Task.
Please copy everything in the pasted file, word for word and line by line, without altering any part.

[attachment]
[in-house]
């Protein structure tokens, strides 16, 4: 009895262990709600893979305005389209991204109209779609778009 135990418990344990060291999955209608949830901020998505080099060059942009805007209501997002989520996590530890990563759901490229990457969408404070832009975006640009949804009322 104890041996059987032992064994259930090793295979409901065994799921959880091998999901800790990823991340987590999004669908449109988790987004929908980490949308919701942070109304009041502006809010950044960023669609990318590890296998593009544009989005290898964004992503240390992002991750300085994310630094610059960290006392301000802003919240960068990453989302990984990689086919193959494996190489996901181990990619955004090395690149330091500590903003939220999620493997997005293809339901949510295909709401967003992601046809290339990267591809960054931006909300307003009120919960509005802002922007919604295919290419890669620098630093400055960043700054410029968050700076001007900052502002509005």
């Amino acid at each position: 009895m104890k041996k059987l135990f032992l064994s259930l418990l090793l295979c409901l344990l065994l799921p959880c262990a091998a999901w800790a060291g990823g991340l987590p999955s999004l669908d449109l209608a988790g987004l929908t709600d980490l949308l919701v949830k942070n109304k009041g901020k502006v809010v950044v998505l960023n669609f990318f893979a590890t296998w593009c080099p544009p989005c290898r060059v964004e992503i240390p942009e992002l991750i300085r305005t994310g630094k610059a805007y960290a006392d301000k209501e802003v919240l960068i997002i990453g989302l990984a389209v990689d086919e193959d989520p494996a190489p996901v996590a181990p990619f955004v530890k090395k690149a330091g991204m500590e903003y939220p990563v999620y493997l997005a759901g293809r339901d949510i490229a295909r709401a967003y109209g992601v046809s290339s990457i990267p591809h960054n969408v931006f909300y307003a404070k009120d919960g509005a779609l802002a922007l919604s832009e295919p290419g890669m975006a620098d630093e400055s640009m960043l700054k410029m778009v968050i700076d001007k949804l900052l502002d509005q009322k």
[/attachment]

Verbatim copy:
[in-house]
């Protein structure tokens, strides 16, 4: 009895262990709600893979305005389209991204109209779609778009 135990418990344990060291999955209608949830901020998505080099060059942009805007209501997002989520996590530890990563759901490229990457969408404070832009975006640009949804009322 104890041996059987032992064994259930090793295979409901065994799921959880091998999901800790990823991340987590999004669908449109988790987004929908980490949308919701942070109304009041502006809010950044960023669609990318590890296998593009544009989005290898964004992503240390992002991750300085994310630094610059960290006392301000802003919240960068990453989302990984990689086919193959494996190489996901181990990619955004090395690149330091500590903003939220999620493997997005293809339901949510295909709401967003992601046809290339990267591809960054931006909300307003009120919960509005802002922007919604295919290419890669620098630093400055960043700054410029968050700076001007900052502002509005």
């Amino acid at each position: 009895m104890k041996k059987l135990f032992l064994s259930l418990l090793l295979c409901l344990l065994l799921p959880c262990a091998a999901w800790a060291g990823g991340l987590p999955s999004l669908d449109l209608a988790g987004l929908t709600d980490l949308l919701v949830k942070n109304k009041g901020k502006v809010v950044v998505l960023n669609f990318f893979a590890t296998w593009c080099p544009p989005c290898r060059v964004e992503i240390p942009e992002l991750i300085r305005t994310g630094k610059a805007y960290a006392d301000k209501e802003v919240l960068i997002i990453g989302l990984a389209v990689d086919e193959d989520p494996a190489p996901v996590a181990p990619f955004v530890k090395k690149a330091g991204m500590e903003y939220p990563v999620y493997l997005a759901g293809r339901d949510i490229a295909r709401a967003y109209g992601v046809s290339s990457i990267p591809h960054n969408v931006f909300y307003a404070k009120d919960g509005a779609l802002a922007l919604s832009e295919p290419g890669m975006a620098d630093e400055s640009m960043l700054k410029m778009v968050i700076d001007k949804l900052l502002d509005q009322k």